Not many developers install mud pools for hippos and hyenas at the same time as plumbing for power showers, but Mark Rutherford’s Gondwana project at Mossel Bay in South Africa’s picturesque Garden Route is the first of its kind anywhere in the world. He and his wife Wendy are creating a wildlife park while building a development of 96 lodges for the second-home market.
Rutherford worked on the Kruger Game Reserve and then for the Oppenheimer family, reintroducing game to parts of the Kalahari Desert. He has long dreamt of giving others the opportunity to live among herds of wildlife in a vast, residential, game reserve and it was while working for the Oppenheimers that he met Wendy, a marketing executive, and the dream became reality.
With the help of Keith Murray of Mossel Bay agents Pam Golding, the couple bought 7,200 hectares of farmland that they are reverting to natural bush.
“The game in this region got wiped out by agriculture, which resulted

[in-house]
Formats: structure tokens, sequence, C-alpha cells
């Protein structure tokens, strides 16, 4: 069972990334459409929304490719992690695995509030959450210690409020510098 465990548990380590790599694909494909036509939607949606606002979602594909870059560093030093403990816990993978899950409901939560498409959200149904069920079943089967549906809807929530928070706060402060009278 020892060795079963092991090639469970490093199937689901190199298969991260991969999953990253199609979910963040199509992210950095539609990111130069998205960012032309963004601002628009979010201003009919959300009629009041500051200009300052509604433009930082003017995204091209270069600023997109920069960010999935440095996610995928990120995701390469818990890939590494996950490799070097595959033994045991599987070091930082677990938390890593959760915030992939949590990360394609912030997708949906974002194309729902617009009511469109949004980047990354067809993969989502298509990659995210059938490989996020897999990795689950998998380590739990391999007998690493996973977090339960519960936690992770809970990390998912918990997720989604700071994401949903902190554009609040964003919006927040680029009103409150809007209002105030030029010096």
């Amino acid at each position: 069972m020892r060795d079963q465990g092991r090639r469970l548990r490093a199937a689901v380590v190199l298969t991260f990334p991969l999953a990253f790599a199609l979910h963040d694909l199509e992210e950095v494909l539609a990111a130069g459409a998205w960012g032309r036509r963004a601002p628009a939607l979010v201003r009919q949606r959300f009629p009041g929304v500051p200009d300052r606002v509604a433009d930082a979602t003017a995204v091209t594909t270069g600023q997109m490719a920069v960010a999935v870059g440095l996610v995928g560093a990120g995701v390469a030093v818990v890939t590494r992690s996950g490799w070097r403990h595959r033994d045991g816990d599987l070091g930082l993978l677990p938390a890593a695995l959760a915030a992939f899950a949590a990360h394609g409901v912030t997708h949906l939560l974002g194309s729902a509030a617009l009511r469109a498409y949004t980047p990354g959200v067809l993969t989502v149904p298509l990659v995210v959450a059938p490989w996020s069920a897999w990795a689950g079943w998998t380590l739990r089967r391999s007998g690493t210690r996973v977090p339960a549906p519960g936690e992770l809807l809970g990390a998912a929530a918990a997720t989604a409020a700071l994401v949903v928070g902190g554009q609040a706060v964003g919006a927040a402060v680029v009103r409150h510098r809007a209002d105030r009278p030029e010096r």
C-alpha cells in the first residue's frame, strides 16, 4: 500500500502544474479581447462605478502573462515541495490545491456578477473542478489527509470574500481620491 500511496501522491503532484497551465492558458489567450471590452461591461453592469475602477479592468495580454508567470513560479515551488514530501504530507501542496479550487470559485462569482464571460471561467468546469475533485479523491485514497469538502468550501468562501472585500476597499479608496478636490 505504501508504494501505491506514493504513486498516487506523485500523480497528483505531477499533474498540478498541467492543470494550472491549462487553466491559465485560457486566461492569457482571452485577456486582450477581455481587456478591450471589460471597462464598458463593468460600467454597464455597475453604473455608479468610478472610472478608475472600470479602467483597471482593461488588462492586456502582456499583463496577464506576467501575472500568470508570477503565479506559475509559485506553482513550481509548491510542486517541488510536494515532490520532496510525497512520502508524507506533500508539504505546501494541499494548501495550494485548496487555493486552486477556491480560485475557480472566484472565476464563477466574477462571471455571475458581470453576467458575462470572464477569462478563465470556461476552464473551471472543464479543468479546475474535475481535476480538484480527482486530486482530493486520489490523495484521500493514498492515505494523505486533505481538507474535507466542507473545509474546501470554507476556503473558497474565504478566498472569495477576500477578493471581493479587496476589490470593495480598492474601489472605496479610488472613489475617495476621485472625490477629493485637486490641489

in the loss of their natural habitat,” says Rutherford. “What we are doing now is reintroducing the original vegetation, mostly fynbos, and generally preparing the area for the animals to come back in.”
The first task was to dismantle old farm fencing to open up natural corridors for animals to roam, while constructing 47 miles of game fencing to enclose the property into one reserve. Construction has already begun on some of the lodges plus an upmarket hotel.
Though the reserve will be able to house the big five – lion, leopard, buffalo, rhino and elephant (the latter will be tame and give rides), and many smaller game such as springbok, wildebeest and impala, there should be no risk of children being dragged off for supper by a predatory neighbour. The lodges will be discreetly situated on large plots and fenced for safety and freedom of movement. Each owner will have exclusive rights to traverse the reserve and view game from their own four-by-four vehicle.